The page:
Despite being the second most common bone disease behind osteoporosis, most people aren’t familiar with Paget’s disease since it’s often assumed to be arthritis, although it’s not unusual to have no symptoms at all when living with this condition. When symptoms do occur, patients typically report feeling bone-related pain. The disease eventually results in weak bones and may contribute to arthritis, fractures, and deformities due to an excessive formation and breakdown of bone tissue. Santa Monica back surgery professionals discuss everything you need to know about Paget’s disease.
What Causes It?
Researchers are still unsure about what causes Paget’s disease. There has been speculation that it may be related to a viral infection in bone cells or linked to genetic and environmental factors. Several genes appear to have some connection with the disease. Risk factors associated with Paget’s disease include:
- Being over 55 years of age
- Being male (it occurs more in men)
- Having a family history of the condition
How Does the Disease Develop?
Paget’s disease affects cells that form new bone. These cells sometimes work overtime and produce too much new bone, which contributes to deformities and weakens bones. Extra blood vessels in deformed bones can increase the risk of bleeding during surgery. Possible complications linked to the condition include:
- Fractures and deformities
- Bone cancer
- Heart disease (from the heart working harder to pump blood to areas affected by Paget’s)
What Are the Symptoms?
If symptoms do occur, discomfort will likely be felt in or around the spine. Paget’s disease typically affects the spinal column and the pelvis. Symptoms and signs related to the condition may include:
- Bone pain that sometimes gets worse at night (often mistaken for arthritis)
- Back and neck pain
- Numbness and tingling sensations if nerves near the spine are compressed
- Difficulty walking
- Bowed legs, a curved backbone, and other bone deformities
How Is Paget’s Disease Diagnosed?
Diagnosis of the condition often involves X-rays to identify bone abnormalities, bone scans, and CT scans as well as MRIs to determine if there’s related soft tissue damage. People with Paget’s often have elevated levels of alkaline phosphatase, which can be detected with a blood test. A lab test can determine the rate at which bone cells break down and rebuild. This test is also helpful to gauge whether treatments are effective.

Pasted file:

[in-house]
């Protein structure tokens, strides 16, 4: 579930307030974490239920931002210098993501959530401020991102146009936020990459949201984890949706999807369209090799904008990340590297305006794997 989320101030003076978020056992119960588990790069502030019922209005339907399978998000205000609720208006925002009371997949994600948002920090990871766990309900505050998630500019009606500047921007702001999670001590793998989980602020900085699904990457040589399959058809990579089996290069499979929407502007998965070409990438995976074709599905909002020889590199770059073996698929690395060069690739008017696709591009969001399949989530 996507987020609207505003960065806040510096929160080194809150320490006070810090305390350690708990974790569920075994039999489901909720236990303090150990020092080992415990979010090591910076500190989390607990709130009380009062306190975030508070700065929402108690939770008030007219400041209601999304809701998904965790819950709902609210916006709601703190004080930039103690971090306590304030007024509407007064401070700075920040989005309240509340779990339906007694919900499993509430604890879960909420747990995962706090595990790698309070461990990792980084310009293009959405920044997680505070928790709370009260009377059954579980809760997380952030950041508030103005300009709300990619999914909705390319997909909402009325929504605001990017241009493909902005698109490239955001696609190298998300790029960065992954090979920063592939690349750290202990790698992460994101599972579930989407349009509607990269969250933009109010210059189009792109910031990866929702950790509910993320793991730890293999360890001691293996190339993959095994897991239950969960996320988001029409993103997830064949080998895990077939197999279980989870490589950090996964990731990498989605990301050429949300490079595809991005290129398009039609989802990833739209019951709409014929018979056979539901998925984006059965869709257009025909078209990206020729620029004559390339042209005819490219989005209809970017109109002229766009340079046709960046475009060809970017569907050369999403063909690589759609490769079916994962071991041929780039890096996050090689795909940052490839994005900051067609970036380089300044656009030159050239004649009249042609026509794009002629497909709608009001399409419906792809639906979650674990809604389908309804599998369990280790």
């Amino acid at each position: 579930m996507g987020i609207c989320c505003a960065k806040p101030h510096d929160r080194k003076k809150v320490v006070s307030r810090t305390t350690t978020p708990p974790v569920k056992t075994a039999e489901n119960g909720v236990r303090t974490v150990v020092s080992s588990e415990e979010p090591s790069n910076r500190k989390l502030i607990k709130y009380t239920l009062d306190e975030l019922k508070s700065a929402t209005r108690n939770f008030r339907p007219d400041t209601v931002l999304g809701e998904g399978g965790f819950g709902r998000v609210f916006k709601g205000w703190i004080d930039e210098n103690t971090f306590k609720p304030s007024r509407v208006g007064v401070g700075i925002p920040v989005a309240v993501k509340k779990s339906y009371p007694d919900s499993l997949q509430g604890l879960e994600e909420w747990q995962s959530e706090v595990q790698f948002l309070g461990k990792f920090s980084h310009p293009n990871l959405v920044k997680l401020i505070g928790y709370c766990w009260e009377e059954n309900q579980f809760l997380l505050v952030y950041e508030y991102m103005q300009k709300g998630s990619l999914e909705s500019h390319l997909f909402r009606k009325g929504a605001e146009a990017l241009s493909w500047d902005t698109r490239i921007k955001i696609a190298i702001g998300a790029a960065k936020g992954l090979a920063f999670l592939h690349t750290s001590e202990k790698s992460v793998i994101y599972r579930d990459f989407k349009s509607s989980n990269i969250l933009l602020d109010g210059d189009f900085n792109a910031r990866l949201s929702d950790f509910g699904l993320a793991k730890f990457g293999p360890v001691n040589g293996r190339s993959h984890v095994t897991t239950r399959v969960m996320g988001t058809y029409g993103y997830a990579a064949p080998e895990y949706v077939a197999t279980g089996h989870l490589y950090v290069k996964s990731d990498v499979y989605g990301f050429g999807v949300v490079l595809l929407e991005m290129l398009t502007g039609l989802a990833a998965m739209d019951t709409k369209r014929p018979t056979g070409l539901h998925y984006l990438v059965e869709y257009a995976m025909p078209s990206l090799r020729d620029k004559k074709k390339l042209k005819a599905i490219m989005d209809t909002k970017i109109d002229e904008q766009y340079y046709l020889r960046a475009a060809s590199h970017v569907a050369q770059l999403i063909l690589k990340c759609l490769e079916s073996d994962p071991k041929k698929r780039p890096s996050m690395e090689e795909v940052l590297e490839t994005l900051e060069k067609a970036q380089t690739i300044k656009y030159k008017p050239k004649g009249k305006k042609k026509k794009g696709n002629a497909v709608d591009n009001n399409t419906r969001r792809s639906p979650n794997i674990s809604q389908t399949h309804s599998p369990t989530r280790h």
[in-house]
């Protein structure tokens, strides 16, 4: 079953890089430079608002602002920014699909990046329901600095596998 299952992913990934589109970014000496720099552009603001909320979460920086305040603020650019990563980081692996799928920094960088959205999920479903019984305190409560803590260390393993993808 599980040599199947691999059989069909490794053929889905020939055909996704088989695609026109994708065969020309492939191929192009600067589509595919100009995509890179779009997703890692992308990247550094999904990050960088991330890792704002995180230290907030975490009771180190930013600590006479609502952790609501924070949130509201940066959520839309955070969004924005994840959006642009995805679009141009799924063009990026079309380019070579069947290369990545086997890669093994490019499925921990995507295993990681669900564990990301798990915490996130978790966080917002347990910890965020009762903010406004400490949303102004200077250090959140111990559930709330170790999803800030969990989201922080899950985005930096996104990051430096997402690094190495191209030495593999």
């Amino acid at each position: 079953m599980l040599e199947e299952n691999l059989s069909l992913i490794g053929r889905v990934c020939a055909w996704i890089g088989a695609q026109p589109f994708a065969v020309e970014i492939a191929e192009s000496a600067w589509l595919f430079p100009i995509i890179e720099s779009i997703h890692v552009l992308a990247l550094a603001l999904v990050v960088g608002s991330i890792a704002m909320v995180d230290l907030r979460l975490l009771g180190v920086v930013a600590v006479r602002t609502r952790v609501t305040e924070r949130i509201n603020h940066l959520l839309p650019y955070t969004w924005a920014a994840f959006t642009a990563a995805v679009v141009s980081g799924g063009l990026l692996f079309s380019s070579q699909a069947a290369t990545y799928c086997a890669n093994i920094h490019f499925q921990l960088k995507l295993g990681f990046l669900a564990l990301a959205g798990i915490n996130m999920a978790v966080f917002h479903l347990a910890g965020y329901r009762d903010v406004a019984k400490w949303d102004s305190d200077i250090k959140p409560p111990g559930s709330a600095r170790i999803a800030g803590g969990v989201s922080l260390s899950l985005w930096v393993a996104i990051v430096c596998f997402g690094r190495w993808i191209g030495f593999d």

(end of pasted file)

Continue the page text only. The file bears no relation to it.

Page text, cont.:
What Are the Treatment Options?
There is currently no cure for Paget’s disease. However, the condition is manageable. Many patients do not require any treatment for the disease. Regular doctor’s visits are still necessary to observe the progression of the condition and check for related issues such as fractures and nerve problems. If treatment is necessary, it may involve:
- Osteoporosis drugs (bisphosphonates)
- Calcitonin to help with calcium regulation
- Surgery to correct related spinal fractures and deformities
- Surgery to realign deformed bones or reduce pressure on nerves
- Back fusion alternatives
- Alternative treatments such as acupuncture and biofeedback
- Physical therapy
If you are diagnosed with Paget’s disease, consider keeping a “pain journal” so your doctor can get an idea of when your symptoms typically occur. Take steps to prevent falls by removing hazards such as loose rugs from your home and using grab bars in the bathroom. You may also benefit from weight-bearing exercises to strengthen your bones, but check with your doctor first.
You can also schedule an appointment with a board-certified spine surgeon. Dr. Hyun Bae at The Spine Institute can diagnose the source of your pain and determine the most effective treatment, whether it’s a spinal fusion procedure or decompression surgery. Santa Monica residents can give us a call today at 310-828-7757 to learn more.